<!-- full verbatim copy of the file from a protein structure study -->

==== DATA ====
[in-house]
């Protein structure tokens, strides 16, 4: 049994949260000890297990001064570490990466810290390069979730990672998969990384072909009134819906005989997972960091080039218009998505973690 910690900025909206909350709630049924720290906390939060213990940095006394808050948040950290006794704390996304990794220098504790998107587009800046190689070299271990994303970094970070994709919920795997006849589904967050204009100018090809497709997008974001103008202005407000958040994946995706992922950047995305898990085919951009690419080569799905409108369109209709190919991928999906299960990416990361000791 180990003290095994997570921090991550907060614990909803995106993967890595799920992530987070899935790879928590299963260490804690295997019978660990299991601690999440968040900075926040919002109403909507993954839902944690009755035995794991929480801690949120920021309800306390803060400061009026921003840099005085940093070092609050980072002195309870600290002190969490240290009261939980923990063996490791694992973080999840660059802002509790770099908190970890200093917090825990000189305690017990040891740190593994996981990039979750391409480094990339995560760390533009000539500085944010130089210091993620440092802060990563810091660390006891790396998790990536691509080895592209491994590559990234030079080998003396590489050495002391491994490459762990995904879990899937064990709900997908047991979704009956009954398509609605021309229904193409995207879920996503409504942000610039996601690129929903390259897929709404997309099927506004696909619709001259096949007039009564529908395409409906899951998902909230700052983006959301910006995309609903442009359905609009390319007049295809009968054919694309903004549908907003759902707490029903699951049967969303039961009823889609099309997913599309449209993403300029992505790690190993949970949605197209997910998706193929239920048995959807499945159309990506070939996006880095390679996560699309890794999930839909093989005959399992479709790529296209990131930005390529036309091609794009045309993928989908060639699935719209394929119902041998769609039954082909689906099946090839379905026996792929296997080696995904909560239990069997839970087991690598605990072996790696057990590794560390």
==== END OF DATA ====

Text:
[in-house]
């Protein structure tokens, strides 16, 4: 049994949260000890297990001064570490990466810290390069979730990672998969990384072909009134819906005989997972960091080039218009998505973690 910690900025909206909350709630049924720290906390939060213990940095006394808050948040950290006794704390996304990794220098504790998107587009800046190689070299271990994303970094970070994709919920795997006849589904967050204009100018090809497709997008974001103008202005407000958040994946995706992922950047995305898990085919951009690419080569799905409108369109209709190919991928999906299960990416990361000791 180990003290095994997570921090991550907060614990909803995106993967890595799920992530987070899935790879928590299963260490804690295997019978660990299991601690999440968040900075926040919002109403909507993954839902944690009755035995794991929480801690949120920021309800306390803060400061009026921003840099005085940093070092609050980072002195309870600290002190969490240290009261939980923990063996490791694992973080999840660059802002509790770099908190970890200093917090825990000189305690017990040891740190593994996981990039979750391409480094990339995560760390533009000539500085944010130089210091993620440092802060990563810091660390006891790396998790990536691509080895592209491994590559990234030079080998003396590489050495002391491994490459762990995904879990899937064990709900997908047991979704009956009954398509609605021309229904193409995207879920996503409504942000610039996601690129929903390259897929709404997309099927506004696909619709001259096949007039009564529908395409409906899951998902909230700052983006959301910006995309609903442009359905609009390319007049295809009968054919694309903004549908907003759902707490029903699951049967969303039961009823889609099309997913599309449209993403300029992505790690190993949970949605197209997910998706193929239920048995959807499945159309990506070939996006880095390679996560699309890794999930839909093989005959399992479709790529296209990131930005390529036309091609794009045309993928989908060639699935719209394929119902041998769609039954082909689906099946090839379905026996792929296997080696995904909560239990069997839970087991690598605990072996790696057990590794560390």